The Correspondence of Erasmus

The Correspondence of Erasmus: Letters 993 to 1121 (1519-1520), Volume 7

translated by R.A.B. Mynors
annotated by Peter G. Bietenholz
Volume: 7
Copyright Date: 1987
Pages: 468
https://www.jstor.org/stable/10.3138/9781442681033
  • Cite this Item
  • Book Info
    The Correspondence of Erasmus
    Book Description:

    A painful time in Erasmus' life is reflected in this volume of letters. As the two volumes immediately previous to this one indicated, Erasmus' first two years in Louvain were agreeable, productive, and carefree. But the spirit of congenial scholarship in which he lived at this time was gradually giving way to bitter conflict and controversy: Louvain was merely a microcosm of Erasmus' entire world, which was undergoing great strain. The exuberant expectancy of a Golden Age of civilized Christianity was yielding to the bleak prospect of helplessly watching the progress of what Erasmus termed the 'Lutherana tragoedia,' a play that he felt would end in catastrophe.

    The reader of this volume encounters a troubled Erasmus, who fights back constantly and unhappily against innuendo and open attacks, especially against the accusation that he is in connivance with Luther. His literary production and scholarly research suffer considerably as a result of his preoccupation and the general turmoil. Erasmus' conflicts with two younger theologians in particular. Jacobus Latomus and Edward Lee, loom large in this volume, and his over-reaction to Lee's criticisms shows him to be his own worst enemy.

    The volume features several memorable letters by Thomas More that testify to his integrity and clear-sightedness, his capacity for sober self-assessment and restraint combined with charity. It also contains one of Erasmus' most famous letters, Ep 999, which paints a subtle and sparkling pen portrait of More, the man and the Christian.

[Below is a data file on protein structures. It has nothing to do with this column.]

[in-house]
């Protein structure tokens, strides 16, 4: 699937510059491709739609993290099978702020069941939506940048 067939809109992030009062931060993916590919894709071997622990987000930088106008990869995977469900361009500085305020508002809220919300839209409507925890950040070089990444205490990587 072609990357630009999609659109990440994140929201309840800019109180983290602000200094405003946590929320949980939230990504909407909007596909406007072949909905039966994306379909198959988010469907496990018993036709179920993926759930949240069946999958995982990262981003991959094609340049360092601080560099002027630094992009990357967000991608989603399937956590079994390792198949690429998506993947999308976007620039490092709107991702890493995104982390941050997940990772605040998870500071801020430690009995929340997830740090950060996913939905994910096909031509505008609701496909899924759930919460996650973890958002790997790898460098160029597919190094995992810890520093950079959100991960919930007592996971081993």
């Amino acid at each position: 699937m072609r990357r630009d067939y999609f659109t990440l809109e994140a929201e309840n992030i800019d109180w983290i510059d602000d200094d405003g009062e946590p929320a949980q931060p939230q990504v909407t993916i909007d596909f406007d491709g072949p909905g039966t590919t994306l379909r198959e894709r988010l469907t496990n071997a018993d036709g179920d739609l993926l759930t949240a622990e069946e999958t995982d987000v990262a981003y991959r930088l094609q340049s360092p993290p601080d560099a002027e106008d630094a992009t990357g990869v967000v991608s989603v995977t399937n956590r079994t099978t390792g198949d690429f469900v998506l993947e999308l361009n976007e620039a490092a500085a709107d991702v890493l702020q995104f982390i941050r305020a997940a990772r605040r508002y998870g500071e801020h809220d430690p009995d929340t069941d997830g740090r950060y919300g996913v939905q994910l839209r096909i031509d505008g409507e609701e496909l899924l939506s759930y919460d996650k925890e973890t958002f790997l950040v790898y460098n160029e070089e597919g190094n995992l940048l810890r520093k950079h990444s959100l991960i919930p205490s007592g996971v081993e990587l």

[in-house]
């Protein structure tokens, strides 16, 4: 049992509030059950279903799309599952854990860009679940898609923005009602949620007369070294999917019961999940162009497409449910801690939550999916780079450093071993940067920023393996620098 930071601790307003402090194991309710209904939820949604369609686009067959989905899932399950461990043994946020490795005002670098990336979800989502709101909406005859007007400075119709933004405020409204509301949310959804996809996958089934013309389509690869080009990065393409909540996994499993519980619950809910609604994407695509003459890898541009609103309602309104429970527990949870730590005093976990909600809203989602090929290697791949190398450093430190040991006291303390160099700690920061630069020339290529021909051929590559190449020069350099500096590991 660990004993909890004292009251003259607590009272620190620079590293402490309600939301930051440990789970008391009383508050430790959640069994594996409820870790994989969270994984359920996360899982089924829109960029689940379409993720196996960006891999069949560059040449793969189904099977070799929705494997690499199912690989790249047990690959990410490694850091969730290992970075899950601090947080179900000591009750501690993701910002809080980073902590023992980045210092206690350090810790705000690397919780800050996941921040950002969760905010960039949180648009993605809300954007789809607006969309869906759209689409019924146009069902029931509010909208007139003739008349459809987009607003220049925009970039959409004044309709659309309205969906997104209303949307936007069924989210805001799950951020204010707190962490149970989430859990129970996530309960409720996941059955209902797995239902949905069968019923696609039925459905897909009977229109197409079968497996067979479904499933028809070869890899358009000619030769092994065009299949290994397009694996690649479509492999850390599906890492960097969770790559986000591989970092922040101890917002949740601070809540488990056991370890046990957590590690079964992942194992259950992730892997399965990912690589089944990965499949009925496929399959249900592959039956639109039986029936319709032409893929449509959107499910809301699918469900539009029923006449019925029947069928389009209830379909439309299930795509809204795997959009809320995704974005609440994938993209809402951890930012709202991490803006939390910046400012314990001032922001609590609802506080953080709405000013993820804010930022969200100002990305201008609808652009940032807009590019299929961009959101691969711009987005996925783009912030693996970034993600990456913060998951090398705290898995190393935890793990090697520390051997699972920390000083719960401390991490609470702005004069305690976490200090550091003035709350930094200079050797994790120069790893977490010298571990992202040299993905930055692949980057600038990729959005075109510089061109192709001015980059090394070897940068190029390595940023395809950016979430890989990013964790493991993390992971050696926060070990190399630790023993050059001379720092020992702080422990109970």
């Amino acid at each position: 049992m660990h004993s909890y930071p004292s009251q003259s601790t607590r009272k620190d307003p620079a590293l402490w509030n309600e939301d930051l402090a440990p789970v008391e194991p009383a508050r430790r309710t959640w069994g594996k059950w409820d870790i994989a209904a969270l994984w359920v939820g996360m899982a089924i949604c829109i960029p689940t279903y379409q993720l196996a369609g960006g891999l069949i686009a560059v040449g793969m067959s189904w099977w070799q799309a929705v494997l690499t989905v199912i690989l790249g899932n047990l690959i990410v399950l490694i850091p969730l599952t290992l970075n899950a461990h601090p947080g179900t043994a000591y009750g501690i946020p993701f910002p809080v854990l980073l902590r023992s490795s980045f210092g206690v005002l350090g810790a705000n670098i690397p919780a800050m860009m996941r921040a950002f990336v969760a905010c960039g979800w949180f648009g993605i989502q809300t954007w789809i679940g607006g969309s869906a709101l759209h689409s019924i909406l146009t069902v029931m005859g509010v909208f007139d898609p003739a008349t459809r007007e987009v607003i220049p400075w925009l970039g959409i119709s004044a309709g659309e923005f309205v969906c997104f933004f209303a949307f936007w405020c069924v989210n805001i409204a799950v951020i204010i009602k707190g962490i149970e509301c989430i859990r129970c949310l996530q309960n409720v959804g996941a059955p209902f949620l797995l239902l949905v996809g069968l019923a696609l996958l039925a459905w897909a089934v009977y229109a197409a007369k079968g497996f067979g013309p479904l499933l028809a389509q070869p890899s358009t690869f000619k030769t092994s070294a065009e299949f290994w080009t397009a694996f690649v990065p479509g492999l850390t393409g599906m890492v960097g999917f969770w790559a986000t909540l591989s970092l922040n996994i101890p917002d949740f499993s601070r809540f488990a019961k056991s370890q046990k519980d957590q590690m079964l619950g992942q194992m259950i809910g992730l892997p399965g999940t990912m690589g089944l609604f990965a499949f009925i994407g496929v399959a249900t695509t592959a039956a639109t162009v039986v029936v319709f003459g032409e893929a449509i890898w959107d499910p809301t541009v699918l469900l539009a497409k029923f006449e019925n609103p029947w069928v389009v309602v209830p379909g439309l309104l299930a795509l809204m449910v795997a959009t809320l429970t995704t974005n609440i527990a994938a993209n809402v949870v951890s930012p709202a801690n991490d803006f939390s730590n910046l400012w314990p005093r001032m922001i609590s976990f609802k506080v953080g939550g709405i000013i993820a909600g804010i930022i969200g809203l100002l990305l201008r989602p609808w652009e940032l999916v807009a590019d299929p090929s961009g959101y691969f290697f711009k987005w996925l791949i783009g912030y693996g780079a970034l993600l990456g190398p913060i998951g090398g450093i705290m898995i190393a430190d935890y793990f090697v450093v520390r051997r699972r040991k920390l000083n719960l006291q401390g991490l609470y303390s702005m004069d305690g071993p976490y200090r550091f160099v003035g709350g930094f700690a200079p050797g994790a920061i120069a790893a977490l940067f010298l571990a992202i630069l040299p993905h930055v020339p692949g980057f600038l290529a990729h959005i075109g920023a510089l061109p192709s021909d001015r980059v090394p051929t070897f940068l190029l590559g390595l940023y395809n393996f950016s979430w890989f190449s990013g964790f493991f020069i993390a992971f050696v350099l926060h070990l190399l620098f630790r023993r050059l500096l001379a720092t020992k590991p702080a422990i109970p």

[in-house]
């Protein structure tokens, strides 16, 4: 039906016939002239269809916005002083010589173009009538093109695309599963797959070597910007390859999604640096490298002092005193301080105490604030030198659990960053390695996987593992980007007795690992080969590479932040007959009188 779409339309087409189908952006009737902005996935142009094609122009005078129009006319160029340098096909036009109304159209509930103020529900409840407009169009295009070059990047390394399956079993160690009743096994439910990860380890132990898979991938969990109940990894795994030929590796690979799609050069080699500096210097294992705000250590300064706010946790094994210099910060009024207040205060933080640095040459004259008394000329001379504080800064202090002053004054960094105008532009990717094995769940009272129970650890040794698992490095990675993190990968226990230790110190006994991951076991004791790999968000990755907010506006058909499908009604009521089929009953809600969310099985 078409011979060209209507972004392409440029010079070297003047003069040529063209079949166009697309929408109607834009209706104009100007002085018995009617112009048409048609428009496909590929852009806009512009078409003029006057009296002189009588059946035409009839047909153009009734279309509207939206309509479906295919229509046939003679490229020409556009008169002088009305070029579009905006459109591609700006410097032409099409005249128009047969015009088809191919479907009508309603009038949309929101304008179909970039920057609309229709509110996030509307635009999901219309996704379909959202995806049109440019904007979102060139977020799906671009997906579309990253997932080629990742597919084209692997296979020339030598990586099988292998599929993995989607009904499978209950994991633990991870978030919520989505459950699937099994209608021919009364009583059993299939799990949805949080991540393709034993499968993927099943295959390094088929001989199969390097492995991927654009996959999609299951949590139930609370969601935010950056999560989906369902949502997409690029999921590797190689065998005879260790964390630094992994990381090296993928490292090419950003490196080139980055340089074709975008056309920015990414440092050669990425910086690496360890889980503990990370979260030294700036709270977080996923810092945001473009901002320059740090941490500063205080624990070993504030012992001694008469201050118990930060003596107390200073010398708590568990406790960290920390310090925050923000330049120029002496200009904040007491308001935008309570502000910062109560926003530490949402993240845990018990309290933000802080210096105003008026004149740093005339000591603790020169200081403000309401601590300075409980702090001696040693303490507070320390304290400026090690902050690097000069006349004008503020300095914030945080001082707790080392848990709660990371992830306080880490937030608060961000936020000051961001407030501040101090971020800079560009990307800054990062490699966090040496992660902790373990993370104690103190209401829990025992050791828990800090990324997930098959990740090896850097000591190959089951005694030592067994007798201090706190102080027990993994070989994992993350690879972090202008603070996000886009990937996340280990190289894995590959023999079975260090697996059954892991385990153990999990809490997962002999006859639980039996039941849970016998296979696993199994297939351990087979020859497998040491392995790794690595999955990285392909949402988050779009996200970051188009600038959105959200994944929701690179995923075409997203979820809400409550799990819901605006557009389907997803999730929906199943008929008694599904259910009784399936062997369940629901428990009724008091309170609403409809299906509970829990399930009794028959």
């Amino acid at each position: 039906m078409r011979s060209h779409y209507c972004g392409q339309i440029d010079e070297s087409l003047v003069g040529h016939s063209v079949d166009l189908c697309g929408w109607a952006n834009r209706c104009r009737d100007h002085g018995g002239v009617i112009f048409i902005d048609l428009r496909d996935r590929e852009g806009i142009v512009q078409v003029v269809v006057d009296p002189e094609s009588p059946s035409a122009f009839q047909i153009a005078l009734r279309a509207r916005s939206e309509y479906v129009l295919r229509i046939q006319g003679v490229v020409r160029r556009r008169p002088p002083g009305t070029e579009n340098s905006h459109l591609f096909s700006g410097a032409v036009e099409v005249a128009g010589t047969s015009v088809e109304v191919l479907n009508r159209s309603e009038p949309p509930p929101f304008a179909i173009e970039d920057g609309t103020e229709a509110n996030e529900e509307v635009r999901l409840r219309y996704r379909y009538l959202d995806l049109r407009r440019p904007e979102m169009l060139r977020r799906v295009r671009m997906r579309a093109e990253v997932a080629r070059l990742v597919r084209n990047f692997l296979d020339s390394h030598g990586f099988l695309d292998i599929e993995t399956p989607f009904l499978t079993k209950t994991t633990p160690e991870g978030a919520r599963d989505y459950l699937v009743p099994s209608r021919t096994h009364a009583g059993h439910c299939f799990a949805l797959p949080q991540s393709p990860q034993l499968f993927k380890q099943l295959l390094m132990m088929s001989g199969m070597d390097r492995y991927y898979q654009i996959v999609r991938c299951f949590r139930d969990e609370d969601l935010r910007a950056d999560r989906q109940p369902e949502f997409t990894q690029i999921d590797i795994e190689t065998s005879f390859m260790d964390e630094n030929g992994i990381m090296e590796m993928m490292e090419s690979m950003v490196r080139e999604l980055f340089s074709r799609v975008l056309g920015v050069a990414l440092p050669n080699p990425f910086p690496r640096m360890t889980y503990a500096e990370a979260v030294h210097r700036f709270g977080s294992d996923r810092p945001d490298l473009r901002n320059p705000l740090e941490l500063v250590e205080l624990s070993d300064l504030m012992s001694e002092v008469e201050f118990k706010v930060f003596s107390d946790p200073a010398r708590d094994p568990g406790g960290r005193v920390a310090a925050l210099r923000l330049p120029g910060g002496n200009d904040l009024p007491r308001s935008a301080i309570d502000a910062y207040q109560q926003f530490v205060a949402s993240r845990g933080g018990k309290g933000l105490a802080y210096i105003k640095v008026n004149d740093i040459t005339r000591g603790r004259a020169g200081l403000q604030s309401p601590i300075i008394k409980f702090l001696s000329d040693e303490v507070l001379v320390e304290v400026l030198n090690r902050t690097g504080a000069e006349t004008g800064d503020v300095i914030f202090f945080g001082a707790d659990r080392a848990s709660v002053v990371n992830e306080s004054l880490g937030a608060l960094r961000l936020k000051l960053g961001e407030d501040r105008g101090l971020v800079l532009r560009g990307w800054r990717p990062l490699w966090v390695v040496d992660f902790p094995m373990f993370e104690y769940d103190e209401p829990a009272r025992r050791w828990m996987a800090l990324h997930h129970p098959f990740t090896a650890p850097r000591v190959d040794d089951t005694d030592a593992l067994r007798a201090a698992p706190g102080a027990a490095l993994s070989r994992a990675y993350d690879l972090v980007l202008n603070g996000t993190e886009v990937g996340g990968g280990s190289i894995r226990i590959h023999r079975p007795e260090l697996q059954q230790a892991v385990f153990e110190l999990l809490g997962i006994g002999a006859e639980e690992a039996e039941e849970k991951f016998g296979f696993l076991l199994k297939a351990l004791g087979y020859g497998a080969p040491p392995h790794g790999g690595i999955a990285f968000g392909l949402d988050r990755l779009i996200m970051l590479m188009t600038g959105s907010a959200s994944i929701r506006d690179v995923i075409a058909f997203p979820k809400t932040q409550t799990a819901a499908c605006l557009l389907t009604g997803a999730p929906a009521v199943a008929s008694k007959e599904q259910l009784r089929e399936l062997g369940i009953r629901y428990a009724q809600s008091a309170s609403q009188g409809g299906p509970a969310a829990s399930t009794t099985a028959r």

eISBN: 978-1-4426-8103-3
    Subjects: History

Table of Contents

  1. Front Matter
    (pp. i-vi)
  2. Table of Contents
    (pp. vii-vii)
  3. Illustrations
    (pp. viii-viii)
  4. Preface
    (pp. ix-xiii)
    PGB
  5. Map showing the principal places mentioned in volume 7
    (pp. xiv-xiv)
  6. THE CORRESPONDENCE OF ERASMUS LETTERS 993 TO 1121
    (pp. 1-328)

    I know quite well, my learned friend Leonardus, that men of this kidney are never idle; their chief resource lies in fluent falsehoods and brazen innuendo. For my part, I am already hardened to all that; I can only marvel that persons who are distinguished by their profession of the religious life should feel themselves free to do something which conflicts above all with true religion. They wish it to be thought an unpardonable sin if they eat meat; and yet it is virtuous to rain the poisoned arrows of their hellish language¹ on a fellow Christian, even on one...

  7. THE DIALOGUE OF THE TWO-TONGUED AND THE TRILINGUALS Dialogus bilinguium ac trilinguium
    (pp. 329-348)

    The letters in this volume contain some echoes of the wide attention that theDialogue bilinguium ac trilinguiumgained around 1520; surprisingly, it has not so far been available in an English translation. Probably in July 1519 the Paris publisher Konrad Resch issued a short piece attributed to one Konrad Nesen:Eruditi adulescentis Chonradi Nastadiensis Germani dialogus sanequam festivus bilinguium ac trilinguium, sive de funere Calliopes. The title-page also indicated the address of Resch's firm, the Ecude Bale: Sub scuto Basiliensi venale comperies. This dialogue was quickly reprinted in Basel without an indication of place, printer, or date and,...

  8. Notes
    (pp. 349-437)
  9. TABLE OF CORRESPONDENTS
    (pp. 438-440)
  10. WORKS FREQUENTLY CITED
    (pp. 441-443)
  11. SHORT-TITLE FORMS FOR ERASMUSʹ WORKS
    (pp. 444-448)
  12. Index
    (pp. 449-468)